I think I am suffering from a lack of light. I go to work in the dark, I come home in the dusk. I turn on a lamp in the living room and sit next to it like a huddled mass, yearning to breathe free. I’ve always had a touch of the melancholia at this time of the year but when I look back on it, it has always been strongest when I’ve lived in decidedly dark wintery places. Never enough to go totally over the edge, but always close enough to look longingly over the edge and wonder if the bottom wasn’t really the best place for me.
Now there are two gut checks that I do on myself when the opportunity arises. Since my genetic family is filled with alcoholism and mental instability (I was adopted by an aunt when I was 18 months old as my siblings and I were divided up and removed from a drunken/crazy household) I have a vested interest in not becoming drunk or crazy. And you might note that it isn’t politically correct to refer to someone as “crazy” and frankly, I don’t care. Maybe the people in your family that run around town in their night clothes, smeared in feces and communicating with Jesus on a first name basis are called “mentally ill”. In my family, I call them “batshit insane”. It’s not a term of disrespect; it is the last vestige of humor that I have had in some very sad circumstances.
And perhaps “alcoholic” is a nicer term to use rather than “fucked up drunk”, but when a mother loses custody of her seven kids and brother drives his car into a concrete abutment resulting in a very dead wife, I think the term “fucked up drunk” is charitable at best.
So I ask myself where the melancholia comes from and I think the reason is the season. It is dark and cold and popular culture and fucking holiday cards and parties are forcing upon me a peace and warmth and love that I do not feel. I am not a Christian so the whole baby Jesus thing might as well be asking me to believe fairies, trolls, and honesty and openness in the White House. I do not offer up my willing suspension of disbelief easily.
As a Buddhist, the whole materialistic aspect of the holiday actually makes my head ache and the towering Duluth city Christmas tree would look better in the woods. That which I call my soul, the soft swirled center of my being, aches at this time of year.
My friend’s dad, whom I adopted as my own when I was a kid, had a confused and jumbled childhood and he has the exact outlook that I do. And I frankly think we both have the same free-thinking type of brain. We aren’t hoodwinked easily and we can’t be convinced that if everyone just gathers around a big tree loaded with gifts that magically, everything will be ok. We’ll be the two people in the room sitting in the corner, engrossed in a book.
We’ll leave the Christmas season to those who do it far better than we do.
But pass me a damn piece of fudge, will ya?
As always, I visit poetry to soothe my spirit. How do we become what we are? Where is it going? What will we do along the way? Billy makes it all so evident…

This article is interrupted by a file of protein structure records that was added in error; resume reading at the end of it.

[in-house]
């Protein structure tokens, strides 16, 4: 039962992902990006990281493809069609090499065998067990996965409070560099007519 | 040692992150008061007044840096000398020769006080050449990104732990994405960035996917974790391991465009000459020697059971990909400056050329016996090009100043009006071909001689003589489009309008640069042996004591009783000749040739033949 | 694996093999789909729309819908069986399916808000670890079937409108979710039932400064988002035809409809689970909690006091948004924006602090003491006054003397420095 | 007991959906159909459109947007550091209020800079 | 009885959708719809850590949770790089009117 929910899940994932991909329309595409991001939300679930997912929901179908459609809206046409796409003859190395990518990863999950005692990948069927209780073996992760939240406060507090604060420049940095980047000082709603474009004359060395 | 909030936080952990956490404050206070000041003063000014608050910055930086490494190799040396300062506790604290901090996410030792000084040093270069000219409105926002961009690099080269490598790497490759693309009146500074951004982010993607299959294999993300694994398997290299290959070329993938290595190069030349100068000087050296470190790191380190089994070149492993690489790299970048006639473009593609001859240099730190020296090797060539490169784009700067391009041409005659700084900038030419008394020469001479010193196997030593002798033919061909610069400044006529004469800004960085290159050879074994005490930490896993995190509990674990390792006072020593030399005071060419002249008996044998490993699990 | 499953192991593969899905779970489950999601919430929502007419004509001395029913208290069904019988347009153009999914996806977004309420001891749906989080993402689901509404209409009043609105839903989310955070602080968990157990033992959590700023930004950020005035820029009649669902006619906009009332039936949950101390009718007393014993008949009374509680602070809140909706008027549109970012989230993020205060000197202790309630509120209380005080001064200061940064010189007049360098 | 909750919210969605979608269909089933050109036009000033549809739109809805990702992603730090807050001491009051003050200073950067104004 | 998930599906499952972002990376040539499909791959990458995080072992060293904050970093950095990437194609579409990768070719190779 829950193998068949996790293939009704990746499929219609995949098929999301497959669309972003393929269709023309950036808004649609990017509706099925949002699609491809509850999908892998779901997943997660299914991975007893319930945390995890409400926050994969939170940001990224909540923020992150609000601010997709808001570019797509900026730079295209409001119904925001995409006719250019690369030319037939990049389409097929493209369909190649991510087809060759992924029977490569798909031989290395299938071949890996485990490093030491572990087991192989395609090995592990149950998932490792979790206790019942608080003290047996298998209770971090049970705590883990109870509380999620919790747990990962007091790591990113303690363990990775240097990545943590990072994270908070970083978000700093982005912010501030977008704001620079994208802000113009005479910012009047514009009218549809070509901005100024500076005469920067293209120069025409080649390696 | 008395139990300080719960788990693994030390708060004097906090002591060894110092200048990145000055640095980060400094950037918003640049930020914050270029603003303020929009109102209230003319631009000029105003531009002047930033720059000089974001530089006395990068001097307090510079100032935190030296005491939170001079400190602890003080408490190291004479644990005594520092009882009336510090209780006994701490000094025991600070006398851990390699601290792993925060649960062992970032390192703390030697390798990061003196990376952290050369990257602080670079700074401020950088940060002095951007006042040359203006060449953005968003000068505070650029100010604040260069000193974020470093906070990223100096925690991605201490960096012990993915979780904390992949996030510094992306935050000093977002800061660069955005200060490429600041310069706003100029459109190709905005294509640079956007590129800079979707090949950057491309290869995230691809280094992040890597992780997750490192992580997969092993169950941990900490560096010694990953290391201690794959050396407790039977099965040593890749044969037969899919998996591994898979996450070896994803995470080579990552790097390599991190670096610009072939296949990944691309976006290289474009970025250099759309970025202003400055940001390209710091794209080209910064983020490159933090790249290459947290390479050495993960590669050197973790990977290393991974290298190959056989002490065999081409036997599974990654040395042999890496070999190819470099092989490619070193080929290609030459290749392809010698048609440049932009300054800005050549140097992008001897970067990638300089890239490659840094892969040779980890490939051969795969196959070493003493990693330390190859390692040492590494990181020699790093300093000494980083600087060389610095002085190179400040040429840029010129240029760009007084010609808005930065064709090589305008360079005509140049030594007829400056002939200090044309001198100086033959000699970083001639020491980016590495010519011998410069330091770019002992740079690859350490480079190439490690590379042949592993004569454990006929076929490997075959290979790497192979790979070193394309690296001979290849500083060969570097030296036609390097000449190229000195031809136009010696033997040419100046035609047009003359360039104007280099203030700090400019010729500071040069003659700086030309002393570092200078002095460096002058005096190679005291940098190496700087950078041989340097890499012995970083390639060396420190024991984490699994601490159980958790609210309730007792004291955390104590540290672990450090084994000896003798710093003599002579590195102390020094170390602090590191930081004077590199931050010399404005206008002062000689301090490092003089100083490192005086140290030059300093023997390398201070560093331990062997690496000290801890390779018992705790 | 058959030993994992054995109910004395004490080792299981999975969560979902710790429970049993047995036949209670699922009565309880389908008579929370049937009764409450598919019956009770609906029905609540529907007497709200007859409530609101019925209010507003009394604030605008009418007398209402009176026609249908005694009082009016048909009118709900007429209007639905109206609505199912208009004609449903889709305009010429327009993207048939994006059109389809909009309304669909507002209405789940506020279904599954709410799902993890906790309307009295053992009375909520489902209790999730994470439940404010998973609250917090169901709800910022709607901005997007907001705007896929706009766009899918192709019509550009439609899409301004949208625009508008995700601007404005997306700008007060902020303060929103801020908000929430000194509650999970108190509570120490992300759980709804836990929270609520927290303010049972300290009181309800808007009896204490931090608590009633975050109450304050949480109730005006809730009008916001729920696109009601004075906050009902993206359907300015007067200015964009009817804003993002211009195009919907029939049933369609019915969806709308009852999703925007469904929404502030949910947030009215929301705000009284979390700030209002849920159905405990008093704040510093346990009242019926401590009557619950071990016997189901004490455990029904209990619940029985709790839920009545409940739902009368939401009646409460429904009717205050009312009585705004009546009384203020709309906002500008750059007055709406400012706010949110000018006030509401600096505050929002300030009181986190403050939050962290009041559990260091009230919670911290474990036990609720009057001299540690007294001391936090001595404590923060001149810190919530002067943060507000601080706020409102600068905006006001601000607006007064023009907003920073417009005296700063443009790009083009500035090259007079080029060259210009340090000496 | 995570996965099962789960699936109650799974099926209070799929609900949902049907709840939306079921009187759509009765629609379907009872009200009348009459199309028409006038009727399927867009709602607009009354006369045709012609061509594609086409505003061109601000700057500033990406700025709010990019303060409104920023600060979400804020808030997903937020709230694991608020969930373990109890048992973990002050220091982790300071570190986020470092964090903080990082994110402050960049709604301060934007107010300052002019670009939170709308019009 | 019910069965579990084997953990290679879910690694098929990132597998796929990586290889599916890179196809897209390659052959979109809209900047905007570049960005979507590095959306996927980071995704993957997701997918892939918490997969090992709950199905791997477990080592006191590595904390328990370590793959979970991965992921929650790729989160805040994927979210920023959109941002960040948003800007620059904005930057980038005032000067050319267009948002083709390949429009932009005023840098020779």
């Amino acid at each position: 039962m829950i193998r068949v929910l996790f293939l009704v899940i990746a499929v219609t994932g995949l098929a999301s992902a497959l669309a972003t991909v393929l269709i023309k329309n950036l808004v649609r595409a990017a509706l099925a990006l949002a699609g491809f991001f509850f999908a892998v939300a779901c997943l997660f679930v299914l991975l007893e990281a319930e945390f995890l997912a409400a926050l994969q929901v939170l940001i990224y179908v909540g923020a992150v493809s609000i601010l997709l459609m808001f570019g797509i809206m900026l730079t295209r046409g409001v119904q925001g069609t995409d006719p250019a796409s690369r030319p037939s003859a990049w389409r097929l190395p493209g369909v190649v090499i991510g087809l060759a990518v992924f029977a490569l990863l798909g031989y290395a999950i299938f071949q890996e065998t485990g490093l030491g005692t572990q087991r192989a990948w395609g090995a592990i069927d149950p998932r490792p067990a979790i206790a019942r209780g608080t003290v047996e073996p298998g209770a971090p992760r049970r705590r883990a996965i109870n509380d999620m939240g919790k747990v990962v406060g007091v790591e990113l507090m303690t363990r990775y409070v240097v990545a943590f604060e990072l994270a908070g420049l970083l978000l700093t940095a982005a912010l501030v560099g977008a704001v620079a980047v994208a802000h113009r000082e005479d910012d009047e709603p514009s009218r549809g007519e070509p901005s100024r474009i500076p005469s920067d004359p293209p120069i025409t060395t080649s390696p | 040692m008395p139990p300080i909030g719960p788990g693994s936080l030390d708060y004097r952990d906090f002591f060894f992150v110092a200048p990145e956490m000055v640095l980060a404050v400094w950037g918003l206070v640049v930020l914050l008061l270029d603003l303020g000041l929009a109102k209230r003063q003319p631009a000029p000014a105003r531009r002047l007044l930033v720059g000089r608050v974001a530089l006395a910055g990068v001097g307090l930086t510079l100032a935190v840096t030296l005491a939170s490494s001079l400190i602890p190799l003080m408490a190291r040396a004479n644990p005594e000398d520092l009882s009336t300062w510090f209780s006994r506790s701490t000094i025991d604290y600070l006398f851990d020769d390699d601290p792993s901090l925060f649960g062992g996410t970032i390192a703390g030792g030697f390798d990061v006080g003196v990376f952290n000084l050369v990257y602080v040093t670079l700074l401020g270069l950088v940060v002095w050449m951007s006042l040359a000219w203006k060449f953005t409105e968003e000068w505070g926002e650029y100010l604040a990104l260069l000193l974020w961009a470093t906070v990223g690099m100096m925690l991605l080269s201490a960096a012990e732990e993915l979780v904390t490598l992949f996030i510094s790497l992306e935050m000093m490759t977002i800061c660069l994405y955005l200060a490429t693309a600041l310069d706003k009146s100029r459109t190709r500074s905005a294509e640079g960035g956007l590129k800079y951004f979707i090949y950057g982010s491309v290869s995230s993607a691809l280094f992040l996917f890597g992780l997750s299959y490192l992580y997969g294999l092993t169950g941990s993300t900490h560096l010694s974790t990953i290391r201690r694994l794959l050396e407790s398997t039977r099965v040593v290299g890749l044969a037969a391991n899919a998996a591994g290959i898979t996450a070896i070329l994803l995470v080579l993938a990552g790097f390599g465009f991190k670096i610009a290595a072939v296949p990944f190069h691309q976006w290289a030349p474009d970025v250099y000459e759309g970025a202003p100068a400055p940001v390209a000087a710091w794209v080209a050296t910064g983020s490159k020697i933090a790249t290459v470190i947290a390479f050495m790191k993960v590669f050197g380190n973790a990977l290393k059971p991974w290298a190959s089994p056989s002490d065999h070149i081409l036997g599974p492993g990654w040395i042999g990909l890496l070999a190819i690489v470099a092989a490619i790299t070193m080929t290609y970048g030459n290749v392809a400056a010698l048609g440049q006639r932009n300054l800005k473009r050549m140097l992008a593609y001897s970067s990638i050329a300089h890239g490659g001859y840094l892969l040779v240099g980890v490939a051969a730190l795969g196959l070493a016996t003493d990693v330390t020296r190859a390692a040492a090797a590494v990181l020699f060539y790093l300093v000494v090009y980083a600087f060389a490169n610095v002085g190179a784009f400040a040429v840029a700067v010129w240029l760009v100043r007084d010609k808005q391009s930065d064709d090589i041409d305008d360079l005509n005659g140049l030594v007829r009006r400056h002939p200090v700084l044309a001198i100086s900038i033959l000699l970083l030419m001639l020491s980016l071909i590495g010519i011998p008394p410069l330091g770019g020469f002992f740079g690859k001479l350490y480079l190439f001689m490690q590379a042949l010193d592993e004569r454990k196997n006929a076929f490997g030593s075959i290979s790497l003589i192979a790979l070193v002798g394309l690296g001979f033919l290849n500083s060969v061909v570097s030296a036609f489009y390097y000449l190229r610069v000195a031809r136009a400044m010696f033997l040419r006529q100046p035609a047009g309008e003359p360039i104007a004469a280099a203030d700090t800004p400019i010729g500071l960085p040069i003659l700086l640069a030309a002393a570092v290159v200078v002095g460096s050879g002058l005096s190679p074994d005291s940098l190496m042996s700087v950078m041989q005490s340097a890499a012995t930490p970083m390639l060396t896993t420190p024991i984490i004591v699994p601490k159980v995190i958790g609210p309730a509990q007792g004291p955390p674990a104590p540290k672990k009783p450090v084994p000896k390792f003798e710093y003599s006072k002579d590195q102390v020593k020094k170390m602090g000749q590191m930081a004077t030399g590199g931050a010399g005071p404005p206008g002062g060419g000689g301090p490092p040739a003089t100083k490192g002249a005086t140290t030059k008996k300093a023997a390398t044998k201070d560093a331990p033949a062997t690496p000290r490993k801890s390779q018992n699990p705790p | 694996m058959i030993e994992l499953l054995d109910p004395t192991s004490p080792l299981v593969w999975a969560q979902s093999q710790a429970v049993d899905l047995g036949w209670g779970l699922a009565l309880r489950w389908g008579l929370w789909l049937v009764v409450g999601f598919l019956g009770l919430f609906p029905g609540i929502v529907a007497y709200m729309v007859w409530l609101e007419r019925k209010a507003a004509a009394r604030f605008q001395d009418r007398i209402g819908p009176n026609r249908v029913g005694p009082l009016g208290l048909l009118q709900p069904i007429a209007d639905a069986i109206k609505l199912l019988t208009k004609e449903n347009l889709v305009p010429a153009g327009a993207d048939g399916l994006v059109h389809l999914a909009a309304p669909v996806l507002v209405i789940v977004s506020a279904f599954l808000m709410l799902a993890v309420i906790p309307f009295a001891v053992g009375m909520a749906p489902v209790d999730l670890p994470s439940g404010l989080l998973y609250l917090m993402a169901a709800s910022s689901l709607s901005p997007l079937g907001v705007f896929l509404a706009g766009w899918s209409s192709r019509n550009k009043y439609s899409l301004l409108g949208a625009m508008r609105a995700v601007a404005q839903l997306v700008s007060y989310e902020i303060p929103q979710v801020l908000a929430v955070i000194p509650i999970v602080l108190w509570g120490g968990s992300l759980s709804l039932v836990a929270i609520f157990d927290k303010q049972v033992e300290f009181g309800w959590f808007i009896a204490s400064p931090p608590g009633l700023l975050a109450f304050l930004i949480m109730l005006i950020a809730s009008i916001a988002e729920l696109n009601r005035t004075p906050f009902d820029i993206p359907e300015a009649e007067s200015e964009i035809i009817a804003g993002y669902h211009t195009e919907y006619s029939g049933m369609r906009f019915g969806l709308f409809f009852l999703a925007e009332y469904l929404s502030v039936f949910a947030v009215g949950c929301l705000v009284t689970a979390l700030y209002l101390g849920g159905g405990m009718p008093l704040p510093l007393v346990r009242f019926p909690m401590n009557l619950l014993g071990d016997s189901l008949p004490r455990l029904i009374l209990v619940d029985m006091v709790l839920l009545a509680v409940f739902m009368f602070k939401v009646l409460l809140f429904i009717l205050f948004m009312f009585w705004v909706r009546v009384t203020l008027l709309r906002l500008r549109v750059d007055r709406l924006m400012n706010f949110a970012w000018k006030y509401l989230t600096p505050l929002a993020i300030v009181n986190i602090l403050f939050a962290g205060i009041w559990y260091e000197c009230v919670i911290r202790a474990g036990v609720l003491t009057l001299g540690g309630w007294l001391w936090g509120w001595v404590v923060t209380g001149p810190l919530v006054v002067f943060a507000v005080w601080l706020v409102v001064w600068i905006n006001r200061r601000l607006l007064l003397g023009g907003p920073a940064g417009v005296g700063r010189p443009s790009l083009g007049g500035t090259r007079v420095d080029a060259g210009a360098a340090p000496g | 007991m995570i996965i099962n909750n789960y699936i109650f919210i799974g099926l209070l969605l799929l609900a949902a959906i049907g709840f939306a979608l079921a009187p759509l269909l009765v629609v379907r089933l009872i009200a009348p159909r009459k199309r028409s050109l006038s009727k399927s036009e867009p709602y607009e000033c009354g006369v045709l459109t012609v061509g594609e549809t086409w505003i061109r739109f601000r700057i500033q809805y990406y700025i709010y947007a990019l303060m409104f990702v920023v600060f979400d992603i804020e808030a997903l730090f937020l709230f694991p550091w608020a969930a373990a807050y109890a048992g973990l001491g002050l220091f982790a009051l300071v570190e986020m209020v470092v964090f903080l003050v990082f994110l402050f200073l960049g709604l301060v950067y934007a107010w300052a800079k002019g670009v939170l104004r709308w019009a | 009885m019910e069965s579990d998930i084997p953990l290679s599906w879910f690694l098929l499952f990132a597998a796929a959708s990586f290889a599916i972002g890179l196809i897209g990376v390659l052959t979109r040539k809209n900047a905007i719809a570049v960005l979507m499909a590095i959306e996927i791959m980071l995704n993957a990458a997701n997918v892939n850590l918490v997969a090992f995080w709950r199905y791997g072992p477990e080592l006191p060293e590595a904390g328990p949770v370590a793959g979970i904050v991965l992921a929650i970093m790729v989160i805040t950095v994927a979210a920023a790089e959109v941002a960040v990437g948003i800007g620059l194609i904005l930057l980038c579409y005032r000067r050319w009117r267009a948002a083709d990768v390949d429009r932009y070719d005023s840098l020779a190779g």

This is the beginning.
Almost anything can happen.
This is where you find the creation of light, a fish wriggling onto land,
the first word of Paradise Lost on an empty page.
Think of an egg, the letter A,
a woman ironing on a bare stage as the heavy curtain rises.
This is the very beginning.
The first-person narrator introduces himself,
tells us about his lineage.
The mezzo-soprano stands in the wings.
Here the climbers are studying a map
or pulling on their long woolen socks.
This is early on, years before the Ark, dawn.
The profile of an animal is being smeared
on the wall of a cave, and you have not yet learned to crawl.
This is the opening, the gambit,
a pawn moving forward an inch.
This is your first night with her, your first night without her.
This is the first part
where the wheels begin to turn,
where the elevator begins its ascent,
before the doors lurch apart.
This is the middle.
Things have had time to get complicated,
messy, really. Nothing is simple anymore.
Cities have sprouted up along the rivers
teeming with people at cross-purposes –
a million schemes, a million wild looks.
Disappointment unsolders his knapsack
here and pitches his ragged tent.
This is the sticky part where the plot congeals,
where the action suddenly reverses
or swerves off in an outrageous direction.
Here the narrator devotes a long paragraph
to why Miriam does not want Edward's child.
Someone hides a letter under a pillow.
Here the aria rises to a pitch,
a song of betrayal, salted with revenge.
And the climbing party is stuck on a ledge
halfway up the mountain.
This is the bridge, the painful modulation.
This is the thick of things. So much is crowded into the middle –
the guitars of Spain, piles of ripe avocados,
Russian uniforms, noisy parties,
lakeside kisses, arguments heard through a wall
too much to name, too much to think about.
And this is the end,
the car running out of road,
the river losing its name in an ocean,
the long nose of the photographed horse
touching the white electronic line.
This is the colophon, the last elephant in the parade,
the empty wheelchair, and pigeons floating down in the evening.
Here the stage is littered with bodies,
the narrator leads the characters to their cells,
and the climbers are in their graves.
It is me hitting the period
and you closing the book.
It is Sylvia Plath in the kitchen
and St. Clement with an anchor around his neck.
This is the final bit thinning away to nothing.
This is the end, according to Aristotle,
what we have all been waiting for,
what everything comes down to,
the destination we cannot help imagining,
a streak of light in the sky,
a hat on a peg, and outside the cabin, falling leaves.